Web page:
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Turkey's Coup Is a Sign of Hope for Exiled Egyptian Islamists

Eric Trager

Also available in العربية

New York Times

July 19, 2016

Erdogan's response to the coup is feeding the revenge fantasies of Muslim Brotherhood leaders eager to return home and seize power back from the Sisi government.

This article is part of a New York Times "Room for Debate" roundtable on fallout from the attempted coup in Turkey. Read other contributions to the series.

For Istanbul's community of exiled Egyptian Islamists, it was deja vu. Only three years ago, they fled to Turkey to evade the severe crackdown that followed the July 2013 ouster of Egypt's first elected president, Muslim Brotherhood leader Mohamed Morsi, where the Islamist government of President Recep Tayyip Erdogan permitted them to hold conferences, establish a parliament in exile, and operate five satellite television networks. So when a faction within the Turkish military announced Erdogan's overthrow on Friday, Egypt's Islamists in Turkey feared the worst.

Ultimately events in Turkey took a different turn: The coup attempt failed spectacularly, and the Brotherhood cheered Erdogan's survival as a sign that Islamists can, in fact, overcome a military coup. Muslim Brothers and their allies now view Erdogan as a model for plotting their unlikely return to power in Egypt.

To some extent, the Egyptian Islamists recognize that their circumstances differ from Erdogan's. On social media over the weekend, Muslim Brothers noted that Turkey's intelligence chief, key military officials and every major opposition party all opposed the coup. By contrast, virtually every state institution and most political parties firmly supported Morsi's ouster three years ago. Moreover, whereas Erdogan's base was strongly unified behind him, Egypt's anti-coup forces are divided on ideological and strategic questions and often mistrust one another.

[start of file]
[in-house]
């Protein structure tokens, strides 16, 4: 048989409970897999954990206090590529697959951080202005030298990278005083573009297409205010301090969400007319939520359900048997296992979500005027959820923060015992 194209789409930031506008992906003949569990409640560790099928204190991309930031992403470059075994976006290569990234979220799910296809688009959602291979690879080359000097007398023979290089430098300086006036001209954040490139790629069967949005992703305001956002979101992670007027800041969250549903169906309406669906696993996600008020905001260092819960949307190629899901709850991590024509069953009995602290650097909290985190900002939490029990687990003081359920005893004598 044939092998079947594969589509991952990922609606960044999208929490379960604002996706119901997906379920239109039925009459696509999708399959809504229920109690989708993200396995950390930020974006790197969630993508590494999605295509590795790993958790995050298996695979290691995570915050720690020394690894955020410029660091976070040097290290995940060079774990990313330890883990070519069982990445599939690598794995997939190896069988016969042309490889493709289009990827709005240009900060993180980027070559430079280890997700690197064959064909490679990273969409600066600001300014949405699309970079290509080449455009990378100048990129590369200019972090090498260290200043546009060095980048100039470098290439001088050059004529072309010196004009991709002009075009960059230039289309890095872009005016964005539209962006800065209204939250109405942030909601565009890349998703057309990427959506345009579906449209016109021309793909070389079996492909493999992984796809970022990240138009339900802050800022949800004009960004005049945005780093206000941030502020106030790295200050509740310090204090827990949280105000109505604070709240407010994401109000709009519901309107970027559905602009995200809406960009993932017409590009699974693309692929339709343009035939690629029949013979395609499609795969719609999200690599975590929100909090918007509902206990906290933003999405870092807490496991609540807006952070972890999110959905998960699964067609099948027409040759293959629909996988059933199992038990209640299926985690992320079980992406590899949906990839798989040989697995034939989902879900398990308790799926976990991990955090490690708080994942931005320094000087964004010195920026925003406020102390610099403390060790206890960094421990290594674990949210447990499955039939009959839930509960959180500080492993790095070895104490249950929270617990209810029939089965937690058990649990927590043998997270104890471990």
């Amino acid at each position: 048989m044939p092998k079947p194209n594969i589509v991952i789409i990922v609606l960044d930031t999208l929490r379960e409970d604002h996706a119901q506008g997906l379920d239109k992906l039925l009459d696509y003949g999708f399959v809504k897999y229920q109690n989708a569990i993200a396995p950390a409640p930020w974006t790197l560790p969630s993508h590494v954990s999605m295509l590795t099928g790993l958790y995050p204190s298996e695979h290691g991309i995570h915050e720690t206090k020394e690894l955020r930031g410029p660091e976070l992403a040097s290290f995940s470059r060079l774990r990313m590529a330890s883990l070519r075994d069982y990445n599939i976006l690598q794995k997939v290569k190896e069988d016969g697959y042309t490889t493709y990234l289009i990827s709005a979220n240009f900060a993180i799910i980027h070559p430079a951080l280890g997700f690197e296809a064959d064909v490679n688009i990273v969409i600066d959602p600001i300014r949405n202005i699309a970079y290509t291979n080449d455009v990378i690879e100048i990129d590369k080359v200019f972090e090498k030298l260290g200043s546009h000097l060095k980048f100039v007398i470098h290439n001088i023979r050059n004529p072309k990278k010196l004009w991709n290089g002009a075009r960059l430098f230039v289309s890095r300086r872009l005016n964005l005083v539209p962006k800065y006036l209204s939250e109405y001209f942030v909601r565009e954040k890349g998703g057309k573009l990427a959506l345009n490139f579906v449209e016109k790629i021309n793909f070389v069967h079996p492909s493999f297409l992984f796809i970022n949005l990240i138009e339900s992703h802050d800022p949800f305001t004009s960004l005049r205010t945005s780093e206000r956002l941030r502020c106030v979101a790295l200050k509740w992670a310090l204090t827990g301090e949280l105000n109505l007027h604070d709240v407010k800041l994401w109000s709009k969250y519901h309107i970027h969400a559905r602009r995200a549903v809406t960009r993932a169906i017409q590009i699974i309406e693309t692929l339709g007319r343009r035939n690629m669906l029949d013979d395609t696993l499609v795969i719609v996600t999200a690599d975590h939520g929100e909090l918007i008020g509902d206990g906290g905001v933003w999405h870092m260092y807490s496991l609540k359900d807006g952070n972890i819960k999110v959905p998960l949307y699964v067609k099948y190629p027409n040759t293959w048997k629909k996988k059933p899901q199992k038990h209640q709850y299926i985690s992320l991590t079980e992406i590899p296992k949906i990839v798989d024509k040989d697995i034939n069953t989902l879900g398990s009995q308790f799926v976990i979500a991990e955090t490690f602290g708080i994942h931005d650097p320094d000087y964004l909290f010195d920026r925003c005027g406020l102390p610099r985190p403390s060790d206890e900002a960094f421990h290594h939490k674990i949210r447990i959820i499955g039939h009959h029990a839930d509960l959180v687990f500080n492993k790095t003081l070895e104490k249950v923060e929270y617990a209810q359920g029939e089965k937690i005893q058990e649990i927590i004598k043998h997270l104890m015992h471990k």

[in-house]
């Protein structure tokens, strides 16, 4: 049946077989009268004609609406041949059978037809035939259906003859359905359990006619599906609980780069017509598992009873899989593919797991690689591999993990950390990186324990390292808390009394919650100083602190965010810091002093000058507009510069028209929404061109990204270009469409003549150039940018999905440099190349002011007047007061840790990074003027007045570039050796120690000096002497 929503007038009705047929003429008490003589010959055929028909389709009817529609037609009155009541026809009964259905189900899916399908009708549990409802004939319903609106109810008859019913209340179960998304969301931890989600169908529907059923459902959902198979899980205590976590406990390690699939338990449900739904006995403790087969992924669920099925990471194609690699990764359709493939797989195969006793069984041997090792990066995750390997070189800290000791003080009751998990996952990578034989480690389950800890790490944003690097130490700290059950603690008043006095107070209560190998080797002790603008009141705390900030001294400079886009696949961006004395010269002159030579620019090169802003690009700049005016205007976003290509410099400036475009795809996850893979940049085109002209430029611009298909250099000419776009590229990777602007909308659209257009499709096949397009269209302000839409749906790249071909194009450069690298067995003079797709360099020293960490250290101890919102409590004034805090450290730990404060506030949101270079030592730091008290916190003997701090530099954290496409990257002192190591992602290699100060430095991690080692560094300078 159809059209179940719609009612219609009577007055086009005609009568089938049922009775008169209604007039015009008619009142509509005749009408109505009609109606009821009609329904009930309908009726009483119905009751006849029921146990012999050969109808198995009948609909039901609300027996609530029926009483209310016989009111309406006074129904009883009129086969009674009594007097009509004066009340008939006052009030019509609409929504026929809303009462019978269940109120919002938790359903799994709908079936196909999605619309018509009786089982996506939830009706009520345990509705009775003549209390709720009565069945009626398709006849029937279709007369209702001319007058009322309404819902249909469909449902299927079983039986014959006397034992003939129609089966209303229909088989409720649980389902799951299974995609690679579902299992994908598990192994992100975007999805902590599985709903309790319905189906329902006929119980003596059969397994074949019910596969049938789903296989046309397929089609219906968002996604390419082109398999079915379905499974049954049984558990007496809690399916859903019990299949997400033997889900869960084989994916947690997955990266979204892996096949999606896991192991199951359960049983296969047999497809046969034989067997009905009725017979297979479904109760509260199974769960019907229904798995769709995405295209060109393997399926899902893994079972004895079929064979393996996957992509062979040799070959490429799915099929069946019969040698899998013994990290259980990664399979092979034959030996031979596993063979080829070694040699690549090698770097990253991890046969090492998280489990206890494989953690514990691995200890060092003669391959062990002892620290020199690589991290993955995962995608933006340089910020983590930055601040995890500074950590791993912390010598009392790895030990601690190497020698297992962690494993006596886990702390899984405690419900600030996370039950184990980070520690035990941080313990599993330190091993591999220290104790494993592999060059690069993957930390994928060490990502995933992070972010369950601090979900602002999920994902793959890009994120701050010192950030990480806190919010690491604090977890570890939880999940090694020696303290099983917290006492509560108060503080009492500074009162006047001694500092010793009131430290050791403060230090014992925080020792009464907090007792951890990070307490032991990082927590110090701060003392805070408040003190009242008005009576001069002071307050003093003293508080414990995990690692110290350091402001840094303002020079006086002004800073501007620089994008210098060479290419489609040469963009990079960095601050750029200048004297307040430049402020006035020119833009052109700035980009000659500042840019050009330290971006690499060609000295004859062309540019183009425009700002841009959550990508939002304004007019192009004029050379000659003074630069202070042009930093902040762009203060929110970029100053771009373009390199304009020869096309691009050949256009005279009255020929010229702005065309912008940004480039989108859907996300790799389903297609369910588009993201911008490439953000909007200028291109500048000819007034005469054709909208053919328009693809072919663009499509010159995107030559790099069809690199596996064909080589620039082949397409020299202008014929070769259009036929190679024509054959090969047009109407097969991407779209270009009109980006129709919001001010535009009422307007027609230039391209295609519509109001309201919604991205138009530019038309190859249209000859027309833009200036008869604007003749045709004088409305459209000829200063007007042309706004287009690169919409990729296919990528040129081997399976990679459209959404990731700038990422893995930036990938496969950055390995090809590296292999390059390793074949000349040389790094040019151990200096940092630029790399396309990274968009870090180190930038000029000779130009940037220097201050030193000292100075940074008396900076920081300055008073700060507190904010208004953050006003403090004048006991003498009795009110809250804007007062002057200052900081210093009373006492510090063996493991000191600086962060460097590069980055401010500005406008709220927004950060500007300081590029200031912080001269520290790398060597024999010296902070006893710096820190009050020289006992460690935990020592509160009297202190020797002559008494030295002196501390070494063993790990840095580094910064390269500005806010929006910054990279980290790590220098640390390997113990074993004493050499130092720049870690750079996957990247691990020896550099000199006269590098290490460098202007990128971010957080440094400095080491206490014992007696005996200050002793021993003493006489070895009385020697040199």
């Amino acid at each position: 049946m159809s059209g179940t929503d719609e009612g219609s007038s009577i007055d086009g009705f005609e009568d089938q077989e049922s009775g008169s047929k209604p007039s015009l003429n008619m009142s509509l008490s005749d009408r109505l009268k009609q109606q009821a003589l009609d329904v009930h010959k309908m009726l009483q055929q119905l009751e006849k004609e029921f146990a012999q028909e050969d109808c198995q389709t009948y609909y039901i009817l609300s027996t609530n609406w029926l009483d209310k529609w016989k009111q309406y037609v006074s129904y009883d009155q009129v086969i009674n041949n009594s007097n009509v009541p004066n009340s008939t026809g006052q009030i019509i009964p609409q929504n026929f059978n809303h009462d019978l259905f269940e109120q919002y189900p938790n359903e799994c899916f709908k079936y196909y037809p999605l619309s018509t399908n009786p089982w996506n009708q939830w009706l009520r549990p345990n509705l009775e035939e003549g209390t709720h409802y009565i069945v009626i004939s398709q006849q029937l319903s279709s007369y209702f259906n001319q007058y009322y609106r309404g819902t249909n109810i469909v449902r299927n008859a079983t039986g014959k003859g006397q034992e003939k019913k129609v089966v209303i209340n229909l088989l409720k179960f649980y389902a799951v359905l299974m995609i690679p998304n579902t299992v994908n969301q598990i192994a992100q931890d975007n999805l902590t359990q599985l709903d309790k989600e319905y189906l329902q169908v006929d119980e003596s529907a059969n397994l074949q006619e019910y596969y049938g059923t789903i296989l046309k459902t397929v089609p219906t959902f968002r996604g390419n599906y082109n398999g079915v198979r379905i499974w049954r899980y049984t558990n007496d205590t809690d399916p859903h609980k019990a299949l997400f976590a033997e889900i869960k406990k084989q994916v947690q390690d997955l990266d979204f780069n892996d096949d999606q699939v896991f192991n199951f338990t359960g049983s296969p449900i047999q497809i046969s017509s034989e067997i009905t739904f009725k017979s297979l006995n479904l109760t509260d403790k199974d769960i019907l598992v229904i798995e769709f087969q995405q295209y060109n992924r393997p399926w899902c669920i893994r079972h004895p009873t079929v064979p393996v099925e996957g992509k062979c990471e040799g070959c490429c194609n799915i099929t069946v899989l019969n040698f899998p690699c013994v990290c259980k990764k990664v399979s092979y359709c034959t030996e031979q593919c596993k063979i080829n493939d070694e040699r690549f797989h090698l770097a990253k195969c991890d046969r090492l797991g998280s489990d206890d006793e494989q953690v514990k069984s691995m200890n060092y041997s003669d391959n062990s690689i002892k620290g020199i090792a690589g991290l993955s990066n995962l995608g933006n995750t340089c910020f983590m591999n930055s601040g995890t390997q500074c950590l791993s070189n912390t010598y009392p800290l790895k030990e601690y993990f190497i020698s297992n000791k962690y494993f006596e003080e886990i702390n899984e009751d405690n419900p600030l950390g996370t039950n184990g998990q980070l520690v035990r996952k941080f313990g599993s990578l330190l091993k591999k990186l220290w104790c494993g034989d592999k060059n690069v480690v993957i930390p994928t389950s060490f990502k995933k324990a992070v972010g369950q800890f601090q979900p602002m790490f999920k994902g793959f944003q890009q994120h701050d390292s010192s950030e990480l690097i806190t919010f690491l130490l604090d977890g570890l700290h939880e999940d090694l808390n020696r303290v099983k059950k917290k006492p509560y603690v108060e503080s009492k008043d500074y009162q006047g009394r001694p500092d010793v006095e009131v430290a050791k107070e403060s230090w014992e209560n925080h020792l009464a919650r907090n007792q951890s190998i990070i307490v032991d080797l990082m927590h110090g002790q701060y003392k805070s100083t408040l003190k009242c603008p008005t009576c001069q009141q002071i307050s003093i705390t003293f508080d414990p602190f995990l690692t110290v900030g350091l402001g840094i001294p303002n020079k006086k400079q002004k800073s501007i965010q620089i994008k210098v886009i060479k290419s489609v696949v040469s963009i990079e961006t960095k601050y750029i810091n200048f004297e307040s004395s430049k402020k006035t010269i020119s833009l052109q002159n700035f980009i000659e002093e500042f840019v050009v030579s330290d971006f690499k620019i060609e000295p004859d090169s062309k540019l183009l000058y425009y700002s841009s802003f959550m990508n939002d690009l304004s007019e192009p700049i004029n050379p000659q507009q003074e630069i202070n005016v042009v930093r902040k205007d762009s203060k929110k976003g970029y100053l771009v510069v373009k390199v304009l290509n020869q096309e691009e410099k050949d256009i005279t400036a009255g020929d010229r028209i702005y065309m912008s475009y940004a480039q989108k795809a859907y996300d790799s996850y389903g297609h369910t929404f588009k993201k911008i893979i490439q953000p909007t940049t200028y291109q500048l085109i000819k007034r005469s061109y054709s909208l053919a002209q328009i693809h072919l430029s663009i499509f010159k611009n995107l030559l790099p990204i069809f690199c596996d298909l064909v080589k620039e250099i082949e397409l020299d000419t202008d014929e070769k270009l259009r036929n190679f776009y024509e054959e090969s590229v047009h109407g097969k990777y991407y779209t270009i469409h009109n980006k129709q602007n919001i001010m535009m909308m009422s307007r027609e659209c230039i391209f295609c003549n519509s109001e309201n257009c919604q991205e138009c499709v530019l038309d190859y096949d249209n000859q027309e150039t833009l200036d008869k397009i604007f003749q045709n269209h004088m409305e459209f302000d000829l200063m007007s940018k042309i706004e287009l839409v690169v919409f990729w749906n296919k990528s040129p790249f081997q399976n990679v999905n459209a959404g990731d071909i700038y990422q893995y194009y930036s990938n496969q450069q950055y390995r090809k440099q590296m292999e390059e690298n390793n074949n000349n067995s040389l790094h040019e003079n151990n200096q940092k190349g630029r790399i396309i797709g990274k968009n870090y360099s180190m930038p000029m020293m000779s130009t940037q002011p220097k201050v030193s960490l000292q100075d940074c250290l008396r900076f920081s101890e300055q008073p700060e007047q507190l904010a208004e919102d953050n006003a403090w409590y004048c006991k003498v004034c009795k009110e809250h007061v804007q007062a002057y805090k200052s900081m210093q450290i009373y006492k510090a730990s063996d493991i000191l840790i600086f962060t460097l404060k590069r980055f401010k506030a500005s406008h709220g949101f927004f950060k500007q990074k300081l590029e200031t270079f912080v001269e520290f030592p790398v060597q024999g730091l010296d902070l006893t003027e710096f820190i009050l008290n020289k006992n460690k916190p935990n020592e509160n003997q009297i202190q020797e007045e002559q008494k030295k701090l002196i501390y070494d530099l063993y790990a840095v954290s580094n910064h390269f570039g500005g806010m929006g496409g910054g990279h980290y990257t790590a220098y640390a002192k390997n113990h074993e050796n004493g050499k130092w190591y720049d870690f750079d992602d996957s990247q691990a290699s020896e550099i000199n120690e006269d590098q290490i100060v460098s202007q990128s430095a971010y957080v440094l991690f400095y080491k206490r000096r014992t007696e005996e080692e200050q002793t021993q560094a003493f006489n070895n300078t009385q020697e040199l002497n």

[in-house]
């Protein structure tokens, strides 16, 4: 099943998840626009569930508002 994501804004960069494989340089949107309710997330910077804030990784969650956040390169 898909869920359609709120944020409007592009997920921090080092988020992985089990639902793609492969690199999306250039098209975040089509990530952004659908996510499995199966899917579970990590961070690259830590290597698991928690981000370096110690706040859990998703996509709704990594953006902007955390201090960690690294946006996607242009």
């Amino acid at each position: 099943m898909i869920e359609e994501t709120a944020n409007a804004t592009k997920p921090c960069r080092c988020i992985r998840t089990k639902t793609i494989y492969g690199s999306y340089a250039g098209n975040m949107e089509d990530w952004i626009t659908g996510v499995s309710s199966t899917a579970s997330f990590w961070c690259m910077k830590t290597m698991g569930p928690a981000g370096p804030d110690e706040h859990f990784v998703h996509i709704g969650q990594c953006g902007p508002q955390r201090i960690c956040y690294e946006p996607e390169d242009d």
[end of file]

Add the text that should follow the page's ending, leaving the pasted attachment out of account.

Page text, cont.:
Still, the Islamists believe that Erdogan's victory can inspire Egypt's various opposition movements to come together. "Perhaps this will lead revolutionaries inside and outside Egypt to unify around the goal of ending this coup," Brotherhood leader Gamal Heshmat said in an interview with WAM Times. Other Brotherhood leaders suggested that Erdogan's success indicates that no coup can last forever. And whenever Egypt's current regime falters, the Brotherhood intends to follow Erdogan's example in quickly targeting enemies within the state.

Meanwhile, Egypt's Islamists are sharing their revenge fantasies regarding what they will do to their adversaries once the Brotherhood regains control. "I hope to see the bodies of those who participated in the Turkish coup hanging in the biggest public squares until coups end and inevitably, God willing, this will happen with the military gang in Egypt," wrote Giza Brotherhood leader Badr Mohamed Badr. Amr Farrag, founder of the Brotherhood-affiliated news site Rassd, was more explicit: "I live for the day when I can see [Egyptian defense minister] Sedky Sobhi's brain on asphalt," he wrote, recalling similar images from anti-Brotherhood crackdowns. 

In other words, while Erdogan's victory showed Egypt's Islamists that they can overcome a coup, it is another reason for Egypt's current leaders to do everything they can to prevent this.

Eric Trager is the Esther K. Wagner Fellow at The Washington Institute and author of the forthcoming book Arab Fall: How the Muslim Brotherhood Won and Lost Egypt in 891 Days.